I personaly am old school, I would go for a full cast bed, named make, these lighweight things are ok for a little light use but it dont take much to hurt them. At the engineers I worked at, a little old Colchester Student and Ward DB7 (turret lathe) and a Harrison M800 (larger lathe) saw out at least 3 cheap lathes each.

Be careful when purchasing though, if it is an old one make sure the headstock gearing can cut metric as well as imperial threads.

The last lathe I worked on before becoming a drafty had a 23' swing and a 50' bed :o (things that big get scary even at 15 rpm! we used to turn down ship cranks and had a milling cutter (ø5') as the cutting tool).

One thing that a lot of people tend to disregard is the importance of siting the machine correctly, you would be amazed how inaccurate a poorly installed machine can be, the same machine sat level and correct would seem like a new one.

When looking at used machines, if you can, take a few simple tools and a DTI to test the wear and possible take up of wear with the gib strips.

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A few questions spring to mind, is there any lifting gear at your end, I have a pick up or trailer but it doesn't have a lift?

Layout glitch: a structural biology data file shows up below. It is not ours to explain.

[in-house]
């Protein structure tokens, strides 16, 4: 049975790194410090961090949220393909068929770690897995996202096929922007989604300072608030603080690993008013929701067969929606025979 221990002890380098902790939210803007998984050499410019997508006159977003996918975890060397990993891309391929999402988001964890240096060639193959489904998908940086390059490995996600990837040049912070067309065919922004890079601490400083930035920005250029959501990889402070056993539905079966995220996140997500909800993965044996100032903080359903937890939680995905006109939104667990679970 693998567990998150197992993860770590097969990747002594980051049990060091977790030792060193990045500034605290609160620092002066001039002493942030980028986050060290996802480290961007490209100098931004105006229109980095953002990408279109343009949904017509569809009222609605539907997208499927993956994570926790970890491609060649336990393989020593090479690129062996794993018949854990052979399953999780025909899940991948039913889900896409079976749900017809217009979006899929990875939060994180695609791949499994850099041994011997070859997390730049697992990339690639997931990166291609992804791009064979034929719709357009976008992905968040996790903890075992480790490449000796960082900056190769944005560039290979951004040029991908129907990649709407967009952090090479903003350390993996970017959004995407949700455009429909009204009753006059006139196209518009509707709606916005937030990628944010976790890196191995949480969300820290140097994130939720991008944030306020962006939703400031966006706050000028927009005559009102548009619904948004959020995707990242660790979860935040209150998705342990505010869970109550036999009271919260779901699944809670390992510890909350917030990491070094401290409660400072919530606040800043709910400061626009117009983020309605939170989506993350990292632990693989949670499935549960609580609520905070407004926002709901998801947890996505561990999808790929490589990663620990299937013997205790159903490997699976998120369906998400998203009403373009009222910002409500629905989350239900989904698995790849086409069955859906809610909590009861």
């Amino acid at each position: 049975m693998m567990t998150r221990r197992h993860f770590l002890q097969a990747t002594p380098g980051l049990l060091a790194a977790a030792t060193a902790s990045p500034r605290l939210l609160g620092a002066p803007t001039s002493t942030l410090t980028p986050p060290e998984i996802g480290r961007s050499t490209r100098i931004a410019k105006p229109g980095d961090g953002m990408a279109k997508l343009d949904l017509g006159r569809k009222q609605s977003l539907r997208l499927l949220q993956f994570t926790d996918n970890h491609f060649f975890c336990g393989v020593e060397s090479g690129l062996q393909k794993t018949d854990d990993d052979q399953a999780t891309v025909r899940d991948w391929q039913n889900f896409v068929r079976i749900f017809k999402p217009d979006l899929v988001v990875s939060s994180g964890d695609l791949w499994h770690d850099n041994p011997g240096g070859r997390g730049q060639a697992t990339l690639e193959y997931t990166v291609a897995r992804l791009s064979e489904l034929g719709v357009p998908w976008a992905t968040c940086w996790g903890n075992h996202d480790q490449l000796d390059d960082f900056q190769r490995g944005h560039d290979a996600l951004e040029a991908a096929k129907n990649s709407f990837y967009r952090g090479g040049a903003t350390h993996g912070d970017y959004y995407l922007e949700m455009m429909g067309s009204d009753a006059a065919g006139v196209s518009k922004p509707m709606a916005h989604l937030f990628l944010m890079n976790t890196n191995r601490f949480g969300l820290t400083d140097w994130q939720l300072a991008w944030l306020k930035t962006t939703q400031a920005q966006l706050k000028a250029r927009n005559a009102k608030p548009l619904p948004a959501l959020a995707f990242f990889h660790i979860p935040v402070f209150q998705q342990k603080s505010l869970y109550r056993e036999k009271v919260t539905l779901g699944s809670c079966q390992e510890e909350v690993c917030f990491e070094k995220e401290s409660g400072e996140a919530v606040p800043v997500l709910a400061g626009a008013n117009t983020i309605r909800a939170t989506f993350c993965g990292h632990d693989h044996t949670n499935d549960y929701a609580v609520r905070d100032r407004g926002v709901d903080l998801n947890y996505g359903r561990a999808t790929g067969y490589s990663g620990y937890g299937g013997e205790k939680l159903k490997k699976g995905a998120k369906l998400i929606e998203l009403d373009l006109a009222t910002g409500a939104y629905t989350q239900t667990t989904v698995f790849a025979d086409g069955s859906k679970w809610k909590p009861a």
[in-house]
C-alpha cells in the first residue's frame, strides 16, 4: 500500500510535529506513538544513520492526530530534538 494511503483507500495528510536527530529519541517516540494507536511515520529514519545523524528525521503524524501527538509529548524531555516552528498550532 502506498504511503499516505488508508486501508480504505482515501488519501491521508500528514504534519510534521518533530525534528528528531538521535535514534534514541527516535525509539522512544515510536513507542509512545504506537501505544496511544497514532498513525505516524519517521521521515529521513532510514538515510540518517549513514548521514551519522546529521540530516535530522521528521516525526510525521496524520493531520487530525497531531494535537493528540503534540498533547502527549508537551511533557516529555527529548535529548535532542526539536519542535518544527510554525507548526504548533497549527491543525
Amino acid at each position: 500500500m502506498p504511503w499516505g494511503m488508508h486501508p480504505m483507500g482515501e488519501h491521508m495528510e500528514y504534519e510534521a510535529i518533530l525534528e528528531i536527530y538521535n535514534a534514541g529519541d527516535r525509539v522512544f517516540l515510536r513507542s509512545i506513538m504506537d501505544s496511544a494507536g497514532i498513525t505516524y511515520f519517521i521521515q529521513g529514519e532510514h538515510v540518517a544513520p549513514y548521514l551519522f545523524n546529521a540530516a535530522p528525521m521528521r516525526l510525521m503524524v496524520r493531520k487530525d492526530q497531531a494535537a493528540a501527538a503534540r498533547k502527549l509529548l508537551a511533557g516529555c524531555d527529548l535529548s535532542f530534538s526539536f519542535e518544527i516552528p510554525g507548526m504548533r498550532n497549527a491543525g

Also I assume the motor is present, only the screwcutting gearbox missing.

Can I get a look at the weekend or next week, will allow me to make a definite offer.

I'm sure these questions will help others anyway.

I will be giving my old lathe away.

Thanks NigeT

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Man it breaks my heart to see stuff like that left out in the rain... :(

Well done to you guys for rescuing it!

For your info, I have a Colchester Bantam, and it's just shy of 400kgs (375 ish, I think).

If whoever gets it wants I can photocopy my original manuals for you - if you can wait a few weeks? They have lots of data on wiring and mechanical diagrams etc in. Pretty comprehensive.

I may not check back, so PM may be best. Al.

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I suppose for the sake of anyone wanting input on the original question, I'll throw my 2 pence in.